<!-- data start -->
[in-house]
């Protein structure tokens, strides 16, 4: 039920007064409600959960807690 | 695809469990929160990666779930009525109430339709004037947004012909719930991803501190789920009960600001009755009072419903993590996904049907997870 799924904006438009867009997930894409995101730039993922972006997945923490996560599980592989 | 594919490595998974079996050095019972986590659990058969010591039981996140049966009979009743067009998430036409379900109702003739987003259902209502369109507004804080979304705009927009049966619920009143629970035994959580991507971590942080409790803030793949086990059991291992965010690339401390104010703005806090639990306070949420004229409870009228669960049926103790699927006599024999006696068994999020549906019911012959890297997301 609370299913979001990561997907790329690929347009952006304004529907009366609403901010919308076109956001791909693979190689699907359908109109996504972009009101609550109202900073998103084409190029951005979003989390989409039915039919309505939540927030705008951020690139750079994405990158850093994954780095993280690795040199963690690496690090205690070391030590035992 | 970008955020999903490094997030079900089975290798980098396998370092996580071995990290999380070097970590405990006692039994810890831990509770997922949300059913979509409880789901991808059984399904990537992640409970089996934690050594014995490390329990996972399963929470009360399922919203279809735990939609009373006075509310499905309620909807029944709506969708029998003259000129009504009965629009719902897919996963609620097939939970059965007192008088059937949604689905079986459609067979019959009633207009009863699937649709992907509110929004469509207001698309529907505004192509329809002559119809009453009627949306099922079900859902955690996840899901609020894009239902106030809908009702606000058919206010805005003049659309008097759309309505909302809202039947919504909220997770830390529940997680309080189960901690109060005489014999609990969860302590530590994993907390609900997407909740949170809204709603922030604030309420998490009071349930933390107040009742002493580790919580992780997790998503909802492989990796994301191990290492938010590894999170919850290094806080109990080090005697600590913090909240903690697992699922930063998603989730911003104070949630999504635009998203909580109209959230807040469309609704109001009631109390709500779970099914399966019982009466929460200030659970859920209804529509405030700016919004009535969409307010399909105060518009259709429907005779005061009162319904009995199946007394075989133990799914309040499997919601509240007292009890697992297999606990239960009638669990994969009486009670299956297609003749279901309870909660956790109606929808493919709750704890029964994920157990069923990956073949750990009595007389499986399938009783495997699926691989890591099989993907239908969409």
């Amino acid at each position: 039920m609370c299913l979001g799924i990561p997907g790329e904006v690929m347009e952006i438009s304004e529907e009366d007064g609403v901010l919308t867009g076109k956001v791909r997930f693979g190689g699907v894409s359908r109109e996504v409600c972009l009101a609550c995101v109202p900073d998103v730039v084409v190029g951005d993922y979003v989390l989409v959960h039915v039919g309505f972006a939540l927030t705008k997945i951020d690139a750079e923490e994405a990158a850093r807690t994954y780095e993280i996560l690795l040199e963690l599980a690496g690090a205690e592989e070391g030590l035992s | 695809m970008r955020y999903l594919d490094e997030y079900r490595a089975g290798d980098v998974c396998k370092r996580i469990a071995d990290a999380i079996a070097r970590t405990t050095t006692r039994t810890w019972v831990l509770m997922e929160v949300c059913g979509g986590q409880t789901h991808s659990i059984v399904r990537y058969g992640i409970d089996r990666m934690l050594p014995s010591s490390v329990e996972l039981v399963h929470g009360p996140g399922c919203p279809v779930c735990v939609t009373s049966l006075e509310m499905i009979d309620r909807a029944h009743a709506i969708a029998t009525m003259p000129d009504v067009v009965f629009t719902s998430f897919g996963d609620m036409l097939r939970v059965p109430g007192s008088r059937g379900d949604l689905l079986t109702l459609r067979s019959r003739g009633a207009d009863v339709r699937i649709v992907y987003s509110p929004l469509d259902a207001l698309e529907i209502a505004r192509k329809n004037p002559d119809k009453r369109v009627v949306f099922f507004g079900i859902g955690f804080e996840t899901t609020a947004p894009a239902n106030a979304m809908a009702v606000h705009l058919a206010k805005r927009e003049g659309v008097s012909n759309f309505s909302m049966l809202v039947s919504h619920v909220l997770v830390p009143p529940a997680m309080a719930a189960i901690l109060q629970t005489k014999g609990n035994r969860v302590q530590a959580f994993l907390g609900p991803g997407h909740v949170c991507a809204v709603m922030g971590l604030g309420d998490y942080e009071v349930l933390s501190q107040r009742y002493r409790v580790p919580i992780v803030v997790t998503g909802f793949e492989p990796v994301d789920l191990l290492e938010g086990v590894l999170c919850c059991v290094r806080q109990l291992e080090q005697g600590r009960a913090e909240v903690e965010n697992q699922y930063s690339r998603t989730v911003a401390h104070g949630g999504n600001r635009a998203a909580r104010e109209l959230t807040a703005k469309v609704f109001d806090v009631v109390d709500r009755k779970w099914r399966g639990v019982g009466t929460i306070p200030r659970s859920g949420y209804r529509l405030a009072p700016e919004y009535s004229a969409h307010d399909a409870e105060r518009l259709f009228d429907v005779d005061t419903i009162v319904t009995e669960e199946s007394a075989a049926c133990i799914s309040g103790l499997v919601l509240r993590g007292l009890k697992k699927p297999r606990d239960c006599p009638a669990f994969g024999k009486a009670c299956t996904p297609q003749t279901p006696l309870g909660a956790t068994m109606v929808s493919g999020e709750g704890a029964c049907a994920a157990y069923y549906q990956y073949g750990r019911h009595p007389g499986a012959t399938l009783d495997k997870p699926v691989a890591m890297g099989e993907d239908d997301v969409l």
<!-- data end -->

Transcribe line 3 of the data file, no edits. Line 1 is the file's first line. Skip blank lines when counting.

């Amino acid at each position: 039920m609370c299913l979001g799924i990561p997907g790329e904006v690929m347009e952006i438009s304004e529907e009366d007064g609403v901010l919308t867009g076109k956001v791909r997930f693979g190689g699907v894409s359908r109109e996504v409600c972009l009101a609550c995101v109202p900073d998103v730039v084409v190029g951005d993922y979003v989390l989409v959960h039915v039919g309505f972006a939540l927030t705008k997945i951020d690139a750079e923490e994405a990158a850093r807690t994954y780095e993280i996560l690795l040199e963690l599980a690496g690090a205690e592989e070391g030590l035992s | 695809m970008r955020y999903l594919d490094e997030y079900r490595a089975g290798d980098v998974c396998k370092r996580i469990a071995d990290a999380i079996a070097r970590t405990t050095t006692r039994t810890w019972v831990l509770m997922e929160v949300c059913g979509g986590q409880t789901h991808s659990i059984v399904r990537y058969g992640i409970d089996r990666m934690l050594p014995s010591s490390v329990e996972l039981v399963h929470g009360p996140g399922c919203p279809v779930c735990v939609t009373s049966l006075e509310m499905i009979d309620r909807a029944h009743a709506i969708a029998t009525m003259p000129d009504v067009v009965f629009t719902s998430f897919g996963d609620m036409l097939r939970v059965p109430g007192s008088r059937g379900d949604l689905l079986t109702l459609r067979s019959r003739g009633a207009d009863v339709r699937i649709v992907y987003s509110p929004l469509d259902a207001l698309e529907i209502a505004r192509k329809n004037p002559d119809k009453r369109v009627v949306f099922f507004g079900i859902g955690f804080e996840t899901t609020a947004p894009a239902n106030a979304m809908a009702v606000h705009l058919a206010k805005r927009e003049g659309v008097s012909n759309f309505s909302m049966l809202v039947s919504h619920v909220l997770v830390p009143p529940a997680m309080a719930a189960i901690l109060q629970t005489k014999g609990n035994r969860v302590q530590a959580f994993l907390g609900p991803g997407h909740v949170c991507a809204v709603m922030g971590l604030g309420d998490y942080e009071v349930l933390s501190q107040r009742y002493r409790v580790p919580i992780v803030v997790t998503g909802f793949e492989p990796v994301d789920l191990l290492e938010g086990v590894l999170c919850c059991v290094r806080q109990l291992e080090q005697g600590r009960a913090e909240v903690e965010n697992q699922y930063s690339r998603t989730v911003a401390h104070g949630g999504n600001r635009a998203a909580r104010e109209l959230t807040a703005k469309v609704f109001d806090v009631v109390d709500r009755k779970w099914r399966g639990v019982g009466t929460i306070p200030r659970s859920g949420y209804r529509l405030a009072p700016e919004y009535s004229a969409h307010d399909a409870e105060r518009l259709f009228d429907v005779d005061t419903i009162v319904t009995e669960e199946s007394a075989a049926c133990i799914s309040g103790l499997v919601l509240r993590g007292l009890k697992k699927p297999r606990d239960c006599p009638a669990f994969g024999k009486a009670c299956t996904p297609q003749t279901p006696l309870g909660a956790t068994m109606v929808s493919g999020e709750g704890a029964c049907a994920a157990y069923y549906q990956y073949g750990r019911h009595p007389g499986a012959t399938l009783d495997k997870p699926v691989a890591m890297g099989e993907d239908d997301v969409l």